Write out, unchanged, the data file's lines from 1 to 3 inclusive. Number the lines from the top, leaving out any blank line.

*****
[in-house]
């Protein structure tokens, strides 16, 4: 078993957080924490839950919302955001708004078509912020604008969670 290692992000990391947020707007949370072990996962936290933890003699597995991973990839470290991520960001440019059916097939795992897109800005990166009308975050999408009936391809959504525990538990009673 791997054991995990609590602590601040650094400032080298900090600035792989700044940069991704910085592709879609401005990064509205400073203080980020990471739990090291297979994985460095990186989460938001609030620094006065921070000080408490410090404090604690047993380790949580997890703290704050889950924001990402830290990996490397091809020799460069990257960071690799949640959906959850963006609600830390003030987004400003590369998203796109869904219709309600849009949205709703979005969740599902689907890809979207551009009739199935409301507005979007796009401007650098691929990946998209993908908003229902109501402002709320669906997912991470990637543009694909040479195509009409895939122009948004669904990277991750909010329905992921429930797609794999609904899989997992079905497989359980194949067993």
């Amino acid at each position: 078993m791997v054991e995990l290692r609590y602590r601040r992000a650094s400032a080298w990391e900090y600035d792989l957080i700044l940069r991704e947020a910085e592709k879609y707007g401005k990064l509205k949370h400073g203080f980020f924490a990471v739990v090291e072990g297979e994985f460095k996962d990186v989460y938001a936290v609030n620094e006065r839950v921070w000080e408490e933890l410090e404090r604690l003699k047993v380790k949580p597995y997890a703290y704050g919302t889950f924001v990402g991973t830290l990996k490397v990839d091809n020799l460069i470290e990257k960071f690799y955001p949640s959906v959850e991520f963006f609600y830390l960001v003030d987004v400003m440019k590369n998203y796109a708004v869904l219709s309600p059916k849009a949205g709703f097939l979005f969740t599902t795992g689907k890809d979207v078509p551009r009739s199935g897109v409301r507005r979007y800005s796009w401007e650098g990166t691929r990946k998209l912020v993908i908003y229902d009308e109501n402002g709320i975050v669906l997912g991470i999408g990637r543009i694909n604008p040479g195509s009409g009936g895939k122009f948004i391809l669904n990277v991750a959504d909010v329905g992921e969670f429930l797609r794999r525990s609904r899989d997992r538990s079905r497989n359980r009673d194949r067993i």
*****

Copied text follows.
[in-house]
């Protein structure tokens, strides 16, 4: 078993957080924490839950919302955001708004078509912020604008969670 290692992000990391947020707007949370072990996962936290933890003699597995991973990839470290991520960001440019059916097939795992897109800005990166009308975050999408009936391809959504525990538990009673 791997054991995990609590602590601040650094400032080298900090600035792989700044940069991704910085592709879609401005990064509205400073203080980020990471739990090291297979994985460095990186989460938001609030620094006065921070000080408490410090404090604690047993380790949580997890703290704050889950924001990402830290990996490397091809020799460069990257960071690799949640959906959850963006609600830390003030987004400003590369998203796109869904219709309600849009949205709703979005969740599902689907890809979207551009009739199935409301507005979007796009401007650098691929990946998209993908908003229902109501402002709320669906997912991470990637543009694909040479195509009409895939122009948004669904990277991750909010329905992921429930797609794999609904899989997992079905497989359980194949067993």
């Amino acid at each position: 078993m791997v054991e995990l290692r609590y602590r601040r992000a650094s400032a080298w990391e900090y600035d792989l957080i700044l940069r991704e947020a910085e592709k879609y707007g401005k990064l509205k949370h400073g203080f980020f924490a990471v739990v090291e072990g297979e994985f460095k996962d990186v989460y938001a936290v609030n620094e006065r839950v921070w000080e408490e933890l410090e404090r604690l003699k047993v380790k949580p597995y997890a703290y704050g919302t889950f924001v990402g991973t830290l990996k490397v990839d091809n020799l460069i470290e990257k960071f690799y955001p949640s959906v959850e991520f963006f609600y830390l960001v003030d987004v400003m440019k590369n998203y796109a708004v869904l219709s309600p059916k849009a949205g709703f097939l979005f969740t599902t795992g689907k890809d979207v078509p551009r009739s199935g897109v409301r507005r979007y800005s796009w401007e650098g990166t691929r990946k998209l912020v993908i908003y229902d009308e109501n402002g709320i975050v669906l997912g991470i999408g990637r543009i694909n604008p040479g195509s009409g009936g895939k122009f948004i391809l669904n990277v991750a959504d909010v329905g992921e969670f429930l797609r794999r525990s609904r899989d997992r538990s079905r497989n359980r009673d194949r067993i």